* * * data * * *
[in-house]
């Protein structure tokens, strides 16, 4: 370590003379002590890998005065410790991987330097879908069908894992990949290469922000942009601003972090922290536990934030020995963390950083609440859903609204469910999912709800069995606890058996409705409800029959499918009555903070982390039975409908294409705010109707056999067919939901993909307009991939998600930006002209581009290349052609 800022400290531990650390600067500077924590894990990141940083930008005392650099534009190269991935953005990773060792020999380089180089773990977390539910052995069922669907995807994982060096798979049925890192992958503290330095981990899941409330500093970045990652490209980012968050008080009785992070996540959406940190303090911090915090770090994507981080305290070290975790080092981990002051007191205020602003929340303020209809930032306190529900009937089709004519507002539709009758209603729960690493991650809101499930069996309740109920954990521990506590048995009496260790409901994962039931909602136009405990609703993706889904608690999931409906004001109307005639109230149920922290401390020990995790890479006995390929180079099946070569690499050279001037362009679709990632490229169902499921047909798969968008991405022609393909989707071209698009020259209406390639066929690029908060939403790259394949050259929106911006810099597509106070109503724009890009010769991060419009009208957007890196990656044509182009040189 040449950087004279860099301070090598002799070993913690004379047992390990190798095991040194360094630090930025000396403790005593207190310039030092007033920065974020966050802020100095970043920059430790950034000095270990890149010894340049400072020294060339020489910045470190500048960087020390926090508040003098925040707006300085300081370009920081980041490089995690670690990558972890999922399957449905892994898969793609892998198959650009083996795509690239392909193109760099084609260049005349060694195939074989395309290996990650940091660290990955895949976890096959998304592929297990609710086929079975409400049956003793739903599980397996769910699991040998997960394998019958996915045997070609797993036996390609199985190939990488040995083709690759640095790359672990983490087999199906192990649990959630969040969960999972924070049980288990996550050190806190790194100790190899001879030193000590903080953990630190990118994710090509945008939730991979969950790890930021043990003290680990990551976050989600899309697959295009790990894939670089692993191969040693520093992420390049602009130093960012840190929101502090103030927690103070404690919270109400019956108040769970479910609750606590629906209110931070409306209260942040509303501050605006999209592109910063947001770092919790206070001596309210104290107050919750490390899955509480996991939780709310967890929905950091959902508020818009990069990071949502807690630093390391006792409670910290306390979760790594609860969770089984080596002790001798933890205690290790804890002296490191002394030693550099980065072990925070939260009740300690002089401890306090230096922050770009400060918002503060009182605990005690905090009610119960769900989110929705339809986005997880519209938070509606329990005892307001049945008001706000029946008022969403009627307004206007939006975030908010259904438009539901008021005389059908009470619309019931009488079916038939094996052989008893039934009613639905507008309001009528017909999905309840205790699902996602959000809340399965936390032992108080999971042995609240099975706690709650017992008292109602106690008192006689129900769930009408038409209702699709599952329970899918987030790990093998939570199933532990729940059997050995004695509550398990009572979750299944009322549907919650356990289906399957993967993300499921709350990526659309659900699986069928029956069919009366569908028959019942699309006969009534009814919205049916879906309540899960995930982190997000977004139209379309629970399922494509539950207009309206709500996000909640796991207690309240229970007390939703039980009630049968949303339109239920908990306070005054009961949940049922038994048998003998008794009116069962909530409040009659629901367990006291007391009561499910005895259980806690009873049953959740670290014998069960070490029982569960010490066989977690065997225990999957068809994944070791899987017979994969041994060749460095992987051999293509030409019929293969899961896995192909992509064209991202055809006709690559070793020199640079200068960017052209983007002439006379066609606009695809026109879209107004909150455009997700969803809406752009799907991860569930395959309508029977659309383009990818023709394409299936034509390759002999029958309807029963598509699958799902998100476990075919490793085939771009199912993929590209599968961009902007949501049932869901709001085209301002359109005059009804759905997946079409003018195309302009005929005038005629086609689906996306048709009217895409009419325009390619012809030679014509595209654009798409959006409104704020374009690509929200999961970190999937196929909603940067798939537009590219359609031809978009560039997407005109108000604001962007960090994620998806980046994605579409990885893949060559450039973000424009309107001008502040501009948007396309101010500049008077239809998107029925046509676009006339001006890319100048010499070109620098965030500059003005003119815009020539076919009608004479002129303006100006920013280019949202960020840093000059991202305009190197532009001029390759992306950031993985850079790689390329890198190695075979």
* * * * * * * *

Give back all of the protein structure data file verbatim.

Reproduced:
[in-house]
């Protein structure tokens, strides 16, 4: 370590003379002590890998005065410790991987330097879908069908894992990949290469922000942009601003972090922290536990934030020995963390950083609440859903609204469910999912709800069995606890058996409705409800029959499918009555903070982390039975409908294409705010109707056999067919939901993909307009991939998600930006002209581009290349052609 800022400290531990650390600067500077924590894990990141940083930008005392650099534009190269991935953005990773060792020999380089180089773990977390539910052995069922669907995807994982060096798979049925890192992958503290330095981990899941409330500093970045990652490209980012968050008080009785992070996540959406940190303090911090915090770090994507981080305290070290975790080092981990002051007191205020602003929340303020209809930032306190529900009937089709004519507002539709009758209603729960690493991650809101499930069996309740109920954990521990506590048995009496260790409901994962039931909602136009405990609703993706889904608690999931409906004001109307005639109230149920922290401390020990995790890479006995390929180079099946070569690499050279001037362009679709990632490229169902499921047909798969968008991405022609393909989707071209698009020259209406390639066929690029908060939403790259394949050259929106911006810099597509106070109503724009890009010769991060419009009208957007890196990656044509182009040189 040449950087004279860099301070090598002799070993913690004379047992390990190798095991040194360094630090930025000396403790005593207190310039030092007033920065974020966050802020100095970043920059430790950034000095270990890149010894340049400072020294060339020489910045470190500048960087020390926090508040003098925040707006300085300081370009920081980041490089995690670690990558972890999922399957449905892994898969793609892998198959650009083996795509690239392909193109760099084609260049005349060694195939074989395309290996990650940091660290990955895949976890096959998304592929297990609710086929079975409400049956003793739903599980397996769910699991040998997960394998019958996915045997070609797993036996390609199985190939990488040995083709690759640095790359672990983490087999199906192990649990959630969040969960999972924070049980288990996550050190806190790194100790190899001879030193000590903080953990630190990118994710090509945008939730991979969950790890930021043990003290680990990551976050989600899309697959295009790990894939670089692993191969040693520093992420390049602009130093960012840190929101502090103030927690103070404690919270109400019956108040769970479910609750606590629906209110931070409306209260942040509303501050605006999209592109910063947001770092919790206070001596309210104290107050919750490390899955509480996991939780709310967890929905950091959902508020818009990069990071949502807690630093390391006792409670910290306390979760790594609860969770089984080596002790001798933890205690290790804890002296490191002394030693550099980065072990925070939260009740300690002089401890306090230096922050770009400060918002503060009182605990005690905090009610119960769900989110929705339809986005997880519209938070509606329990005892307001049945008001706000029946008022969403009627307004206007939006975030908010259904438009539901008021005389059908009470619309019931009488079916038939094996052989008893039934009613639905507008309001009528017909999905309840205790699902996602959000809340399965936390032992108080999971042995609240099975706690709650017992008292109602106690008192006689129900769930009408038409209702699709599952329970899918987030790990093998939570199933532990729940059997050995004695509550398990009572979750299944009322549907919650356990289906399957993967993300499921709350990526659309659900699986069928029956069919009366569908028959019942699309006969009534009814919205049916879906309540899960995930982190997000977004139209379309629970399922494509539950207009309206709500996000909640796991207690309240229970007390939703039980009630049968949303339109239920908990306070005054009961949940049922038994048998003998008794009116069962909530409040009659629901367990006291007391009561499910005895259980806690009873049953959740670290014998069960070490029982569960010490066989977690065997225990999957068809994944070791899987017979994969041994060749460095992987051999293509030409019929293969899961896995192909992509064209991202055809006709690559070793020199640079200068960017052209983007002439006379066609606009695809026109879209107004909150455009997700969803809406752009799907991860569930395959309508029977659309383009990818023709394409299936034509390759002999029958309807029963598509699958799902998100476990075919490793085939771009199912993929590209599968961009902007949501049932869901709001085209301002359109005059009804759905997946079409003018195309302009005929005038005629086609689906996306048709009217895409009419325009390619012809030679014509595209654009798409959006409104704020374009690509929200999961970190999937196929909603940067798939537009590219359609031809978009560039997407005109108000604001962007960090994620998806980046994605579409990885893949060559450039973000424009309107001008502040501009948007396309101010500049008077239809998107029925046509676009006339001006890319100048010499070109620098965030500059003005003119815009020539076919009608004479002129303006100006920013280019949202960020840093000059991202305009190197532009001029390759992306950031993985850079790689390329890198190695075979």